Number of Lanes
Number of Lanes data is now reported in four fields: minimum number of lanes (integer value), maximum number of lanes (integer value), number of lanes direction (one direction or both directions), street type (one-way or two-way).
Crash Time of Day (TOD), Crash Type, and Crash Weather Condition
Inputs for daytime, nighttime, wet weather, and dry weather crashes were removed from the Crash Type field and are now captured under the Crash TOD and Crash Weather Condition fields.
An additional input for dusk/dawn was added to the Crash TOD field and will only be used for future CMF entries.
State, Municipality, and Country
Improvements were made to uniformly record the State/Province (USA and Canada only), Municipality, and Country data.
Did you miss the CMF Clearinghouse Annual Webinar?
Click HERE to watch the recorded webinar on Looking Behind the Curtain: Spotlight on CMFs, DDSA and Decision-Making Processes in Wisconsin, North Carolina, and Beyond, download the presentations or review the webinar questions and answers.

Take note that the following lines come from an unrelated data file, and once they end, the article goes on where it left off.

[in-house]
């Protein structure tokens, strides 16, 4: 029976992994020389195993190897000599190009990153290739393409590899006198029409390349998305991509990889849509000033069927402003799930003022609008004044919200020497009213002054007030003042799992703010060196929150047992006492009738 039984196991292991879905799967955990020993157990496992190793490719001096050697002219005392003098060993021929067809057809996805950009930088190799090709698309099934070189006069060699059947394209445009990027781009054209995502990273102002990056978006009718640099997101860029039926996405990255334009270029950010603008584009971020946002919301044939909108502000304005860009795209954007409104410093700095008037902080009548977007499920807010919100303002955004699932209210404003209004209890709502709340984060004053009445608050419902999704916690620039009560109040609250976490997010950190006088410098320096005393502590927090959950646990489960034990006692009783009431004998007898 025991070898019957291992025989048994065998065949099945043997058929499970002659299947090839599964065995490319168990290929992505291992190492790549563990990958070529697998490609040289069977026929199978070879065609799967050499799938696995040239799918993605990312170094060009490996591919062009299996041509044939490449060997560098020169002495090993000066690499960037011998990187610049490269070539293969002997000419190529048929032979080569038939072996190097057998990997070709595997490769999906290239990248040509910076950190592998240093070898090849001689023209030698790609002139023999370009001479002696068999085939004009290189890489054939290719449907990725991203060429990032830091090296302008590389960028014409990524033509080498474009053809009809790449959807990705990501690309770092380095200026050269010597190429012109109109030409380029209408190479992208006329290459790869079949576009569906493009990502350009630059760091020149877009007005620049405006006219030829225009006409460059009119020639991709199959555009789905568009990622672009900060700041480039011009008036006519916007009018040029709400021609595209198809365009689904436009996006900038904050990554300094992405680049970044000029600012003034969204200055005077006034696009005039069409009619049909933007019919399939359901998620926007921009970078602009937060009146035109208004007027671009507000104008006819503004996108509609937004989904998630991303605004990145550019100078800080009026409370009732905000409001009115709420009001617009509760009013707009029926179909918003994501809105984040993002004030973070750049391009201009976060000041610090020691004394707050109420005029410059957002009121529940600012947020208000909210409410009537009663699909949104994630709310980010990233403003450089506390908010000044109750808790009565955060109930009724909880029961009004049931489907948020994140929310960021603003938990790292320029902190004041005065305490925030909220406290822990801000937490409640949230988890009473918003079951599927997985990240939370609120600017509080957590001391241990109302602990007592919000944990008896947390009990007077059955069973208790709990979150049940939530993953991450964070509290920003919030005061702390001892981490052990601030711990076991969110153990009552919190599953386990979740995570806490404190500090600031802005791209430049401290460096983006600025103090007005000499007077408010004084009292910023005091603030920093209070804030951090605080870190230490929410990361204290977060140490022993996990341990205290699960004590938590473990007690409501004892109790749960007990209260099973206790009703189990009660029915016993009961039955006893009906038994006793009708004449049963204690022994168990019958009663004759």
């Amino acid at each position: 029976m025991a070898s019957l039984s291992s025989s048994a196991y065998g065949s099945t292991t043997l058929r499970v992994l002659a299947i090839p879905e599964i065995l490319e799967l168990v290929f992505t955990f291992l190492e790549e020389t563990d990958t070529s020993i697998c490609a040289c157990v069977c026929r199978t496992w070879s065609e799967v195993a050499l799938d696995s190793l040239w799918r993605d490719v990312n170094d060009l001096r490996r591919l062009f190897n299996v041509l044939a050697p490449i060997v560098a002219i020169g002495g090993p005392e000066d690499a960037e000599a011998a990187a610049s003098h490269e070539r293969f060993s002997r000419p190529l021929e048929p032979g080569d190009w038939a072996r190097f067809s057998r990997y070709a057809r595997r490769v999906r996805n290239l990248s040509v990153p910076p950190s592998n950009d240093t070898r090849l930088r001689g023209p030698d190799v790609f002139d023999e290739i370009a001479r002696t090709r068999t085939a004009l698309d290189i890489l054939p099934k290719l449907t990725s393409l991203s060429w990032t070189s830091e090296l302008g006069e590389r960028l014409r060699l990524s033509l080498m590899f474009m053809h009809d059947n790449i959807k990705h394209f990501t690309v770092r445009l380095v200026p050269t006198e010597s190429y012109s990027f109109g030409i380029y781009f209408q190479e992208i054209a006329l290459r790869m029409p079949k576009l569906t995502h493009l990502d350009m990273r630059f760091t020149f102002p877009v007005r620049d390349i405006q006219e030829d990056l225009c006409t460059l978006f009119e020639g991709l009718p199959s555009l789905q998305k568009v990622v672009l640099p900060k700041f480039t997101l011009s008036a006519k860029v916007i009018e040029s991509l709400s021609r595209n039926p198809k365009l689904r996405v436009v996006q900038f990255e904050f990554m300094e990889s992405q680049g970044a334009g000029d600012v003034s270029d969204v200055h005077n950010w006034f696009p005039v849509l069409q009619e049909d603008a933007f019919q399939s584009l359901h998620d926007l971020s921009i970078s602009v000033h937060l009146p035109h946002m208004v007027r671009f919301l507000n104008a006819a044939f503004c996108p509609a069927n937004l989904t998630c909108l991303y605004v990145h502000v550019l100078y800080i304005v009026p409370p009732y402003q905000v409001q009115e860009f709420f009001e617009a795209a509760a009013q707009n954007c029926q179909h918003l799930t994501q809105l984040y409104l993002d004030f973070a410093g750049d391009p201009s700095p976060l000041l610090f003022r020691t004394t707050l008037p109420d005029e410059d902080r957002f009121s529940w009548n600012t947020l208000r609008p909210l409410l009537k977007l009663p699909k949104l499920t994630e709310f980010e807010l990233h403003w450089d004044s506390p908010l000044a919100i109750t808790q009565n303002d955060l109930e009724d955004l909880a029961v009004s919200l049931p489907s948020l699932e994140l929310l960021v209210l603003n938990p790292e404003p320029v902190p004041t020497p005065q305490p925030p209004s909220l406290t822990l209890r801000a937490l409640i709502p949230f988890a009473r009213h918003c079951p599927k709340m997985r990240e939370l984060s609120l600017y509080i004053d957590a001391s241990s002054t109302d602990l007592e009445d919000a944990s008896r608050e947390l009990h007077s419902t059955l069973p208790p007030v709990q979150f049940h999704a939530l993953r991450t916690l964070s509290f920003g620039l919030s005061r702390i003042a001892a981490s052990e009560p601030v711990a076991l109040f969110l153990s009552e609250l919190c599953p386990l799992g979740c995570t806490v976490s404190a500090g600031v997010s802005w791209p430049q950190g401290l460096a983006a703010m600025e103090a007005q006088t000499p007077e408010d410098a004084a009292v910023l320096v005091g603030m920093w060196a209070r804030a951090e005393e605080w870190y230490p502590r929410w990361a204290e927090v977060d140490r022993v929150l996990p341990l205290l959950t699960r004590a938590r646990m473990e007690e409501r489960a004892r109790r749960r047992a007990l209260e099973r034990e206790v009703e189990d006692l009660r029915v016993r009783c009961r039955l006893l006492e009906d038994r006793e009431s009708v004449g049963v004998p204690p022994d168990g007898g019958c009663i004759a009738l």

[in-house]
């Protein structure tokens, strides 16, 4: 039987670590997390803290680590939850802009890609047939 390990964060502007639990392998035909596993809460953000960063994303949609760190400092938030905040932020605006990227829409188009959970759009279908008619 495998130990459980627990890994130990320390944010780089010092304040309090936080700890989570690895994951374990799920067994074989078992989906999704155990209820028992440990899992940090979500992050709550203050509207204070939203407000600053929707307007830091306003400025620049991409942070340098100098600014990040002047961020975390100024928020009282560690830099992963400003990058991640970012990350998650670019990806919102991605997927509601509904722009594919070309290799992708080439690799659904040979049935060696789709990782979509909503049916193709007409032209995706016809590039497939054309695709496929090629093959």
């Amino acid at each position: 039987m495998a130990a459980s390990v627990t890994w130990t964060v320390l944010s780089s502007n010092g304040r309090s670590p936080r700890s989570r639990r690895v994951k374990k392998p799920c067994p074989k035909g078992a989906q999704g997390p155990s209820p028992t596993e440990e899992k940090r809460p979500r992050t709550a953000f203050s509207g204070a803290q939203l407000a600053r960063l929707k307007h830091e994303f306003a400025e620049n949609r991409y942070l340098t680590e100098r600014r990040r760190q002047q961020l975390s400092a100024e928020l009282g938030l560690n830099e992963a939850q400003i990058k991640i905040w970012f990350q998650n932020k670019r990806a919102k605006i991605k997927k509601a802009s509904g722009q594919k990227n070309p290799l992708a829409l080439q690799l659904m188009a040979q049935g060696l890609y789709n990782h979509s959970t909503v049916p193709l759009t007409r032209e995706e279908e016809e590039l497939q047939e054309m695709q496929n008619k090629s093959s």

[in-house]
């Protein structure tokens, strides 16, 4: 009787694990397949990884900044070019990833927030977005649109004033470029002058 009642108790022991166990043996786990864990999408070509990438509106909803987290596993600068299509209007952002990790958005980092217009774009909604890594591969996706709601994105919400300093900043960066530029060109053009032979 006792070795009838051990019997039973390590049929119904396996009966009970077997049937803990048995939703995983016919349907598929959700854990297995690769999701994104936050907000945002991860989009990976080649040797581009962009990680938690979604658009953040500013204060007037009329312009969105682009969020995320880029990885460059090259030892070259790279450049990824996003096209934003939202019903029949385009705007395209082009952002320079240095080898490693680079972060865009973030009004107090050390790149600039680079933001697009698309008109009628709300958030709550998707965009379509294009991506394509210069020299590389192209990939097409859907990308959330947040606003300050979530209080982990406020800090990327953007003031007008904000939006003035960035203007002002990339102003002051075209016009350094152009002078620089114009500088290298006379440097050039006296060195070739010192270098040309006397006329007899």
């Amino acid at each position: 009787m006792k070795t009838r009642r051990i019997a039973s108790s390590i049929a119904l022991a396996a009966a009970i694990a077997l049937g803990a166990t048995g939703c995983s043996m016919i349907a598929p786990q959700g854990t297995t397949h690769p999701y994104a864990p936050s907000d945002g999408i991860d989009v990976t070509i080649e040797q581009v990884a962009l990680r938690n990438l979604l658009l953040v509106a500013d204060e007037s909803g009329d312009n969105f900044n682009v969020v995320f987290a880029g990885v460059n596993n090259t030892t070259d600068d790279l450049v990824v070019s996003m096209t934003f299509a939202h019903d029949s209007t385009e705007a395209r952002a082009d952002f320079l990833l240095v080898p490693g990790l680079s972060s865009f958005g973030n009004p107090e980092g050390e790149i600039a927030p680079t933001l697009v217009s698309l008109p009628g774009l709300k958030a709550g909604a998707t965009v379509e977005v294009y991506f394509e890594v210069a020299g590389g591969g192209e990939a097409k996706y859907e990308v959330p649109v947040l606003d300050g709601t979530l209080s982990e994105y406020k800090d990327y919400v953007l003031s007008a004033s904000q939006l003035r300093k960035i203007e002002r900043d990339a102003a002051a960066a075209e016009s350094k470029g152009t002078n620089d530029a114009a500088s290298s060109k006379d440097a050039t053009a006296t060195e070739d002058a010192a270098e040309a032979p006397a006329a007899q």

During the December 2021 webinar, Taha Saleem, with the University of North Carolina Highway Safety Research Center and manager of the CMF Clearinghouse, discussed the recently updated CMF Clearinghouse rating system and the resources available for your assistance. Kevin Scopoline, Wisconsin Department of Transportation (WisDOT), presented on WisDOTs DDSA efforts (and how they use CMFs from the CMF Clearinghouse in this process). Brian Murphy, North Carolina Department of Transportation (NCDOT), and Joy Davis, North Carolina State University Institute for Transportation Research and Education, discussed NCDOTs use of Safety Benefit Factors in the Strategic Transportation Investments process. Raghavan Srinivasan, University of North Carolina Highway Safety Research Center, provided an overview of the various current and recently completed CMF related NCHRP projects.